Mark McGwire was reminded again the other night how his life will never again be the same. With a steady rain falling on Pro Player Stadium in Miami, he took his pregame batting practice inside a cage tucked beneath the stands, far from the fans who'd come to see baseball's home run king.

Problem is, McGwire attracts larger crowds for batting practice than some teams do for a game. And with the Florida Marlins drawing some of the smallest crowds in the big leagues, team owner John Henry wasn't about to pass up an opportunity. So when the rain stopped, Henry asked St. Louis Cardinals Manager Tony La Russa whether McGwire would consider taking a round of batting practice outside.

McGwire did, and as usual, it was one of the best shows in sports, an array of line drives and moon shots that drew both gasps and cheers from the South Florida fans. A few hours later, he gave them another thrill by hammering his 16th homer of the season and eighth in 12 games. After he struck out in the top of the ninth, most of the crowd of 18,747 went home; fewer than 100 of their own fans stayed to see the Marlins bat in the bottom of the inning.

Such is McGwire's life a season after hitting 70 home runs.

A year later, the home run pace has slowed, the batting average has fallen and McGwire is admittedly sick of the microscope under which he lives.

"What happened last year is historic, but this is a new year," he said recently, all but pleading with reporters to treat him like a player instead of a cultural icon. "I don't relive anything. The past is the past. I've never been like that as a person. It's a new year."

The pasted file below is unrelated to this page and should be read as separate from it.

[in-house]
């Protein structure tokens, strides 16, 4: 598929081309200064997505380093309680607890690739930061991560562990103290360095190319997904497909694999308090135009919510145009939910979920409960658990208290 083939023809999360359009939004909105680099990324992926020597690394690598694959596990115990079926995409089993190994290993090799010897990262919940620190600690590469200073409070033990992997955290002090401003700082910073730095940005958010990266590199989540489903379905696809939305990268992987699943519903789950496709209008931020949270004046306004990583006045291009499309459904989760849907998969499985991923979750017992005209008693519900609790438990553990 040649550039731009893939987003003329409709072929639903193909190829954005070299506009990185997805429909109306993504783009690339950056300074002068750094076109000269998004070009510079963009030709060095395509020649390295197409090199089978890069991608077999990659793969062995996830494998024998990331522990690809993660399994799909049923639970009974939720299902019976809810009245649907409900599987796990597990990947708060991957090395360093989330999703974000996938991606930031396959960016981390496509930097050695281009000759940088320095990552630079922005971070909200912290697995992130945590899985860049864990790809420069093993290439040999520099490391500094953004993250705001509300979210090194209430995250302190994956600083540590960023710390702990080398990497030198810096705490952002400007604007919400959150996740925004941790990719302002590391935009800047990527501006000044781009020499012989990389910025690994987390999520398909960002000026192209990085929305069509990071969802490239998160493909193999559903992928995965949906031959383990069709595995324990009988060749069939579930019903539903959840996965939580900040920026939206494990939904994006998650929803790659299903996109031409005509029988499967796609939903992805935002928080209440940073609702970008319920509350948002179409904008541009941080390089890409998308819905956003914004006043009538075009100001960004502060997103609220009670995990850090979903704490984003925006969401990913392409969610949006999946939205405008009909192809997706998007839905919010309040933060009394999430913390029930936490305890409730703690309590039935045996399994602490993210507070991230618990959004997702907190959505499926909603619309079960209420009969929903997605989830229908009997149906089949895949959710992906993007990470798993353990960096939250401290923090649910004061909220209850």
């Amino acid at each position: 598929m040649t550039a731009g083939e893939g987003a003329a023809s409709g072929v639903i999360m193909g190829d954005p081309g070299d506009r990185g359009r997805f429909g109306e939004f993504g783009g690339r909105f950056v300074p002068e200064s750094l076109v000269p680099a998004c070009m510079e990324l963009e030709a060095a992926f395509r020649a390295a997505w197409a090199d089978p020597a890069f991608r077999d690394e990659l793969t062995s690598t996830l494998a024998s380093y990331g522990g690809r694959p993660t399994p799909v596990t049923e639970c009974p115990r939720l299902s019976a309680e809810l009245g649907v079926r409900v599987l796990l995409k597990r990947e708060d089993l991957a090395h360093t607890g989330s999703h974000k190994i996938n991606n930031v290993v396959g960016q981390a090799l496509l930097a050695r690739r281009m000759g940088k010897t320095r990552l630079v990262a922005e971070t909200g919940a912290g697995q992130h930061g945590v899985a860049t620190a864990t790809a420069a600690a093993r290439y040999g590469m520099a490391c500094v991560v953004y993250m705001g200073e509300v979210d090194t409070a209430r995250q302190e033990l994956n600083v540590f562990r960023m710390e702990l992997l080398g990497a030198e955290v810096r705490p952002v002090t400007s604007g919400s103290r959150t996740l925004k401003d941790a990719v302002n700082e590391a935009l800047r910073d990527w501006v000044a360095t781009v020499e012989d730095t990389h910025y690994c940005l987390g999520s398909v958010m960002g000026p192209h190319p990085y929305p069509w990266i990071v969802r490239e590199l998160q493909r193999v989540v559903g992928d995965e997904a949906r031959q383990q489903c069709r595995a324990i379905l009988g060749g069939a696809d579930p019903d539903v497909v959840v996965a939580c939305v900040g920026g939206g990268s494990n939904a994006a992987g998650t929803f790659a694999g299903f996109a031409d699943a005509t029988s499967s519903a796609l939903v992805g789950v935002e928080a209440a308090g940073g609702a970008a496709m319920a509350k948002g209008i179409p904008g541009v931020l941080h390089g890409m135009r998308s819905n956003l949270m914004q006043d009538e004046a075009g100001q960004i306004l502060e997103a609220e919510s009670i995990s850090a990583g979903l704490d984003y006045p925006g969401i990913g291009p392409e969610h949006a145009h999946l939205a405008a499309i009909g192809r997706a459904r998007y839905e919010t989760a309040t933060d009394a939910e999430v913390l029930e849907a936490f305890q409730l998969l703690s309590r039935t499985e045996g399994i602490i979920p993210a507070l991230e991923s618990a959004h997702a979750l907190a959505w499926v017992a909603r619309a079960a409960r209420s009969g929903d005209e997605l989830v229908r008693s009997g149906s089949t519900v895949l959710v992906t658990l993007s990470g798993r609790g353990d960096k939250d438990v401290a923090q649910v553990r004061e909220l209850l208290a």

McGwire said he doesn't expect to see a summer like 1998 "again in my lifetime." But he doesn't expect anyone to let go of it, either. His home run race with the Chicago Cubs' Sammy Sosa energized a sport and captivated a nation.

Last weekend at Wrigley Field, McGwire and Sosa were together for the first time since the night last September when McGwire hit his 62nd home run to break the 37-year-old single-season record of 61 by Roger Maris. McGwire eventually finished with 70, Sosa 66.

While Sosa clearly revels in the attention, McGwire just as clearly would rather be left alone, but knows that is impossible. As he finished dressing and headed for the dugout last weekend at Wrigley Field for the ceremonial handshake with Sosa, McGwire whispered: "Do you think there'll be a photographer or two out there?"

That afternoon, Sosa hit his 16th home run of the season, while McGwire went hitless in four at-bats. The Cubs became the latest team to employ a radical defensive alignment for McGwire that includes four outfielders and only the first baseman on the right side of second base.

"We keep charts like anyone else," Cubs Manager Jim Riggleman said, "and we found he just didn't hit many balls to second base. . . . I don't know if it'll do any good."

Riggleman knew the strategy was probably no more than a gimmick because as pitcher Kevin Tapani said after the game: "You just can't let him get the ball in the air. It looks like a Little League park when he gets the ball in the air."

McGwire had peppered balls onto Waveland Avenue during batting practice, but when Tapani was asked if he'd watched, he smiled.

"No," he said. "I stopped doing that on the day I'm going to pitch against him. I didn't figure it helps to watch him hit balls 500 feet. You hear enough in the clubhouse when he's done."